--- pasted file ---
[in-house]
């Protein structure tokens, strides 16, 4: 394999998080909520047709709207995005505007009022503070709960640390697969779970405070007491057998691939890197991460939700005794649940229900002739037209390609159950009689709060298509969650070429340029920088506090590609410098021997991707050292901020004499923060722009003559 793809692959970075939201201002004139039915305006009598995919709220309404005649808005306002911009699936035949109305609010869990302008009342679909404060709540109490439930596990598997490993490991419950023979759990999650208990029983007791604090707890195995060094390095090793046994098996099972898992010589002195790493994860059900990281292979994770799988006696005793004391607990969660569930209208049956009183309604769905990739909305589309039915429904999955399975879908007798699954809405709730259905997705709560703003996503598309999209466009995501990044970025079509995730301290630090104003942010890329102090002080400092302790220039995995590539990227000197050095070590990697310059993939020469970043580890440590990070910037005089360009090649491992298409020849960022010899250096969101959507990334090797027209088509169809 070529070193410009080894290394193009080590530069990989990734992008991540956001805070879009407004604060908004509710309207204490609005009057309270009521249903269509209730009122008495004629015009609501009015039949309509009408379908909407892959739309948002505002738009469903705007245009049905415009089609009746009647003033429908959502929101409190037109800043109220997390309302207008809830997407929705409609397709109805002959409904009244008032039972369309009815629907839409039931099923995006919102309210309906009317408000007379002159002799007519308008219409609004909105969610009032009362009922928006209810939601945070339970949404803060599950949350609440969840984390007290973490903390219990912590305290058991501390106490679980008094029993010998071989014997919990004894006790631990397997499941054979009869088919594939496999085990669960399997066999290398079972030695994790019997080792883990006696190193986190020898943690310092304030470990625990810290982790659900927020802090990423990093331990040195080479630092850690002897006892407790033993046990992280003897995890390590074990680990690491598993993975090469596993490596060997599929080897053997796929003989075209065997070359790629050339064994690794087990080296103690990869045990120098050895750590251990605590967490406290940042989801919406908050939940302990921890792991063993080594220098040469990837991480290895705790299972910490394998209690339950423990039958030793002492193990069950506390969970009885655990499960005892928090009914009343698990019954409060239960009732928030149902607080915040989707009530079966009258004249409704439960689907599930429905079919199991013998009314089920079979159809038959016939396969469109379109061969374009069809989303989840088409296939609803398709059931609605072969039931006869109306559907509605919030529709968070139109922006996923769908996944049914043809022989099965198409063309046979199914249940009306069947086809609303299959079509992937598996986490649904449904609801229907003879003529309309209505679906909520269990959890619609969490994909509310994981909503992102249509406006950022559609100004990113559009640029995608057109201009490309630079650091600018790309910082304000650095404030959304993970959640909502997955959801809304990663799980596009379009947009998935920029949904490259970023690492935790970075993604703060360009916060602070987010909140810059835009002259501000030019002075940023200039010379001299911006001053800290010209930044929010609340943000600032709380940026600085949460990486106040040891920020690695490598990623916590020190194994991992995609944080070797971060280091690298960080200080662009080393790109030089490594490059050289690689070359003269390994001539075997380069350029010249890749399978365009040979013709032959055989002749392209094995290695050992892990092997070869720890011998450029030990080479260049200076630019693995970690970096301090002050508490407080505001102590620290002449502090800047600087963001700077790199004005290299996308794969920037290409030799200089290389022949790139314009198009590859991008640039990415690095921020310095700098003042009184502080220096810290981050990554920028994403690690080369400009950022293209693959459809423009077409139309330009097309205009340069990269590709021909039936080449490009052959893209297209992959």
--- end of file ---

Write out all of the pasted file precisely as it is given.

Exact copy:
[in-house]
């Protein structure tokens, strides 16, 4: 394999998080909520047709709207995005505007009022503070709960640390697969779970405070007491057998691939890197991460939700005794649940229900002739037209390609159950009689709060298509969650070429340029920088506090590609410098021997991707050292901020004499923060722009003559 793809692959970075939201201002004139039915305006009598995919709220309404005649808005306002911009699936035949109305609010869990302008009342679909404060709540109490439930596990598997490993490991419950023979759990999650208990029983007791604090707890195995060094390095090793046994098996099972898992010589002195790493994860059900990281292979994770799988006696005793004391607990969660569930209208049956009183309604769905990739909305589309039915429904999955399975879908007798699954809405709730259905997705709560703003996503598309999209466009995501990044970025079509995730301290630090104003942010890329102090002080400092302790220039995995590539990227000197050095070590990697310059993939020469970043580890440590990070910037005089360009090649491992298409020849960022010899250096969101959507990334090797027209088509169809 070529070193410009080894290394193009080590530069990989990734992008991540956001805070879009407004604060908004509710309207204490609005009057309270009521249903269509209730009122008495004629015009609501009015039949309509009408379908909407892959739309948002505002738009469903705007245009049905415009089609009746009647003033429908959502929101409190037109800043109220997390309302207008809830997407929705409609397709109805002959409904009244008032039972369309009815629907839409039931099923995006919102309210309906009317408000007379002159002799007519308008219409609004909105969610009032009362009922928006209810939601945070339970949404803060599950949350609440969840984390007290973490903390219990912590305290058991501390106490679980008094029993010998071989014997919990004894006790631990397997499941054979009869088919594939496999085990669960399997066999290398079972030695994790019997080792883990006696190193986190020898943690310092304030470990625990810290982790659900927020802090990423990093331990040195080479630092850690002897006892407790033993046990992280003897995890390590074990680990690491598993993975090469596993490596060997599929080897053997796929003989075209065997070359790629050339064994690794087990080296103690990869045990120098050895750590251990605590967490406290940042989801919406908050939940302990921890792991063993080594220098040469990837991480290895705790299972910490394998209690339950423990039958030793002492193990069950506390969970009885655990499960005892928090009914009343698990019954409060239960009732928030149902607080915040989707009530079966009258004249409704439960689907599930429905079919199991013998009314089920079979159809038959016939396969469109379109061969374009069809989303989840088409296939609803398709059931609605072969039931006869109306559907509605919030529709968070139109922006996923769908996944049914043809022989099965198409063309046979199914249940009306069947086809609303299959079509992937598996986490649904449904609801229907003879003529309309209505679906909520269990959890619609969490994909509310994981909503992102249509406006950022559609100004990113559009640029995608057109201009490309630079650091600018790309910082304000650095404030959304993970959640909502997955959801809304990663799980596009379009947009998935920029949904490259970023690492935790970075993604703060360009916060602070987010909140810059835009002259501000030019002075940023200039010379001299911006001053800290010209930044929010609340943000600032709380940026600085949460990486106040040891920020690695490598990623916590020190194994991992995609944080070797971060280091690298960080200080662009080393790109030089490594490059050289690689070359003269390994001539075997380069350029010249890749399978365009040979013709032959055989002749392209094995290695050992892990092997070869720890011998450029030990080479260049200076630019693995970690970096301090002050508490407080505001102590620290002449502090800047600087963001700077790199004005290299996308794969920037290409030799200089290389022949790139314009198009590859991008640039990415690095921020310095700098003042009184502080220096810290981050990554920028994403690690080369400009950022293209693959459809423009077409139309330009097309205009340069990269590709021909039936080449490009052959893209297209992959």